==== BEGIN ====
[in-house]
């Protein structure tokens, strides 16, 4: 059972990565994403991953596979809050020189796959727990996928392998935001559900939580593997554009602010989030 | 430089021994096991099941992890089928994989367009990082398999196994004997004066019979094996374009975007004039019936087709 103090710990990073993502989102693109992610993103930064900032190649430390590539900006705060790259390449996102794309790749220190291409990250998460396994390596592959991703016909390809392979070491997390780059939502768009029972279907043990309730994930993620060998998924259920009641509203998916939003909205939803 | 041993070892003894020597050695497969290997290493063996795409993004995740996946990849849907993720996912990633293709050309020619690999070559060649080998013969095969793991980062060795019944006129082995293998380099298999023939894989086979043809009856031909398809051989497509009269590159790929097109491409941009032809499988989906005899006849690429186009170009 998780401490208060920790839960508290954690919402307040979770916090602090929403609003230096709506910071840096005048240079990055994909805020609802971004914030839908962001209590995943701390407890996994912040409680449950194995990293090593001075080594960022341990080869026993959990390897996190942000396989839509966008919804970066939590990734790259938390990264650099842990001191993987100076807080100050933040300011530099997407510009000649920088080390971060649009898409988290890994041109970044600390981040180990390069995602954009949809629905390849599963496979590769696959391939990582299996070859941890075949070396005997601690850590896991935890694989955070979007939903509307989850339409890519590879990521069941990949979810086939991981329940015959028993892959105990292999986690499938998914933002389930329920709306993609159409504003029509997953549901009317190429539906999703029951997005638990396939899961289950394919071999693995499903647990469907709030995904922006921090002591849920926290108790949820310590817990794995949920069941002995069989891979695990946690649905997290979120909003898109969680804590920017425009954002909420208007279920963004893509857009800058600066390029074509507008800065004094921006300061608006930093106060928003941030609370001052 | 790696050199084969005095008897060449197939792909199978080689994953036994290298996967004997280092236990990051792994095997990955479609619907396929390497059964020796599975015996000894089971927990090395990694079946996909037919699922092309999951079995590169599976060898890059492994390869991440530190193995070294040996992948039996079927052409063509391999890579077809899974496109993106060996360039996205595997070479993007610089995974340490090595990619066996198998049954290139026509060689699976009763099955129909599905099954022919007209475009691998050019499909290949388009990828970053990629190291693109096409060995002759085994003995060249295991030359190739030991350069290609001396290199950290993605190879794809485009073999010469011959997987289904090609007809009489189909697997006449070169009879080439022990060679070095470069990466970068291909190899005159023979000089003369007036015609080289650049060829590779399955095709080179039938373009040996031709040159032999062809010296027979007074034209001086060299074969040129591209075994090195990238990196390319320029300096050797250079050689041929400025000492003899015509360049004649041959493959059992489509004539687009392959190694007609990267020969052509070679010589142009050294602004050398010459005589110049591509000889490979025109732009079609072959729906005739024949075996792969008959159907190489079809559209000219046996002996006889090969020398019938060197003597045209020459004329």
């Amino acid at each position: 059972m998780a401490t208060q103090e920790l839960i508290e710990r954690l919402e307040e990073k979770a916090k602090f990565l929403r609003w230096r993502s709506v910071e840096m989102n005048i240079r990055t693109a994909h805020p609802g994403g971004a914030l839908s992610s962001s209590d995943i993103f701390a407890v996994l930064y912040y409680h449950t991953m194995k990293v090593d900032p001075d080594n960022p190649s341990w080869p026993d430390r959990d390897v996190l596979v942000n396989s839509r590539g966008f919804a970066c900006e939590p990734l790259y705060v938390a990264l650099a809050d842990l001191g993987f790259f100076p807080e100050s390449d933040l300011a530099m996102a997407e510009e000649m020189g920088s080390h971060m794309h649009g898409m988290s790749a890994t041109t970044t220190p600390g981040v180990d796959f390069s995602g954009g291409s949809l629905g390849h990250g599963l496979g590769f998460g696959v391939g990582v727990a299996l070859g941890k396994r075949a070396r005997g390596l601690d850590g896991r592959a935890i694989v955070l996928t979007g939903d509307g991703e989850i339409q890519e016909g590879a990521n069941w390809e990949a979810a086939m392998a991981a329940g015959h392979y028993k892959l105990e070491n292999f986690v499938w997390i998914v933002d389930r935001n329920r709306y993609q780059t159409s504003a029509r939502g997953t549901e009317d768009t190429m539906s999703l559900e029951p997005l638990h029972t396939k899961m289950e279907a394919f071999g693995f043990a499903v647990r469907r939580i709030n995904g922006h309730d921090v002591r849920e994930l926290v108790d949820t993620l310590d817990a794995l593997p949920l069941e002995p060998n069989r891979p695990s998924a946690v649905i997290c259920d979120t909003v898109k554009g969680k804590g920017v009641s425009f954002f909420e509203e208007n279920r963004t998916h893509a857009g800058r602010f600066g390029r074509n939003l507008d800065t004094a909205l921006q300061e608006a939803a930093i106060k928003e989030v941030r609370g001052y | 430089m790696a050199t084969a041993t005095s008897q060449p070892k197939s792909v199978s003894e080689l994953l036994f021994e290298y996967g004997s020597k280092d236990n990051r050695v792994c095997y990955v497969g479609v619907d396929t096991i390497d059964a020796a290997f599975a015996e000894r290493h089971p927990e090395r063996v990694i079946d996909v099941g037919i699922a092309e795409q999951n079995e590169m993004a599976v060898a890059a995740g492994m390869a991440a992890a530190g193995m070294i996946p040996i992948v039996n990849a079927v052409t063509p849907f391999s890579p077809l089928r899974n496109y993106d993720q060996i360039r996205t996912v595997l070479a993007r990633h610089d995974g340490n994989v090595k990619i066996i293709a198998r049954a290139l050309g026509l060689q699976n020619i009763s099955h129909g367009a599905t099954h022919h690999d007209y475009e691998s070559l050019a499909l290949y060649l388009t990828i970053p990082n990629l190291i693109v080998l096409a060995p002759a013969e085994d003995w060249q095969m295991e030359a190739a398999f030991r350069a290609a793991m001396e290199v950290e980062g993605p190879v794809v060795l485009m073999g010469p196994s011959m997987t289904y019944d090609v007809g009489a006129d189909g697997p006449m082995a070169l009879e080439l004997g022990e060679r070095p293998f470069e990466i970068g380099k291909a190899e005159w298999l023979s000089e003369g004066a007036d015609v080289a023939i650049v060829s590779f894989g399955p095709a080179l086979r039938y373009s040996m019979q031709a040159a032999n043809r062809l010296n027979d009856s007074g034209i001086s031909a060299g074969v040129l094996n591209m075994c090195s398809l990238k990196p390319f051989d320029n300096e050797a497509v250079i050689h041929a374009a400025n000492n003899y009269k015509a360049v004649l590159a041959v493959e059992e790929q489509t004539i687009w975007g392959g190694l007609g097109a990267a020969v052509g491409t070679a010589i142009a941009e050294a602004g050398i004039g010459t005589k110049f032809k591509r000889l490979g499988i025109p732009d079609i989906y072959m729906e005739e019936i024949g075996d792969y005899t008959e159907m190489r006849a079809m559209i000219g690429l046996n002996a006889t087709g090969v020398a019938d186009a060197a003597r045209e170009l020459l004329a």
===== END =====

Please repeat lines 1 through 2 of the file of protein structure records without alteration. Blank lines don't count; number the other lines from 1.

[in-house]
């Protein structure tokens, strides 16, 4: 059972990565994403991953596979809050020189796959727990996928392998935001559900939580593997554009602010989030 | 430089021994096991099941992890089928994989367009990082398999196994004997004066019979094996374009975007004039019936087709 103090710990990073993502989102693109992610993103930064900032190649430390590539900006705060790259390449996102794309790749220190291409990250998460396994390596592959991703016909390809392979070491997390780059939502768009029972279907043990309730994930993620060998998924259920009641509203998916939003909205939803 | 041993070892003894020597050695497969290997290493063996795409993004995740996946990849849907993720996912990633293709050309020619690999070559060649080998013969095969793991980062060795019944006129082995293998380099298999023939894989086979043809009856031909398809051989497509009269590159790929097109491409941009032809499988989906005899006849690429186009170009 998780401490208060920790839960508290954690919402307040979770916090602090929403609003230096709506910071840096005048240079990055994909805020609802971004914030839908962001209590995943701390407890996994912040409680449950194995990293090593001075080594960022341990080869026993959990390897996190942000396989839509966008919804970066939590990734790259938390990264650099842990001191993987100076807080100050933040300011530099997407510009000649920088080390971060649009898409988290890994041109970044600390981040180990390069995602954009949809629905390849599963496979590769696959391939990582299996070859941890075949070396005997601690850590896991935890694989955070979007939903509307989850339409890519590879990521069941990949979810086939991981329940015959028993892959105990292999986690499938998914933002389930329920709306993609159409504003029509997953549901009317190429539906999703029951997005638990396939899961289950394919071999693995499903647990469907709030995904922006921090002591849920926290108790949820310590817990794995949920069941002995069989891979695990946690649905997290979120909003898109969680804590920017425009954002909420208007279920963004893509857009800058600066390029074509507008800065004094921006300061608006930093106060928003941030609370001052 | 790696050199084969005095008897060449197939792909199978080689994953036994290298996967004997280092236990990051792994095997990955479609619907396929390497059964020796599975015996000894089971927990090395990694079946996909037919699922092309999951079995590169599976060898890059492994390869991440530190193995070294040996992948039996079927052409063509391999890579077809899974496109993106060996360039996205595997070479993007610089995974340490090595990619066996198998049954290139026509060689699976009763099955129909599905099954022919007209475009691998050019499909290949388009990828970053990629190291693109096409060995002759085994003995060249295991030359190739030991350069290609001396290199950290993605190879794809485009073999010469011959997987289904090609007809009489189909697997006449070169009879080439022990060679070095470069990466970068291909190899005159023979000089003369007036015609080289650049060829590779399955095709080179039938373009040996031709040159032999062809010296027979007074034209001086060299074969040129591209075994090195990238990196390319320029300096050797250079050689041929400025000492003899015509360049004649041959493959059992489509004539687009392959190694007609990267020969052509070679010589142009050294602004050398010459005589110049591509000889490979025109732009079609072959729906005739024949075996792969008959159907190489079809559209000219046996002996006889090969020398019938060197003597045209020459004329």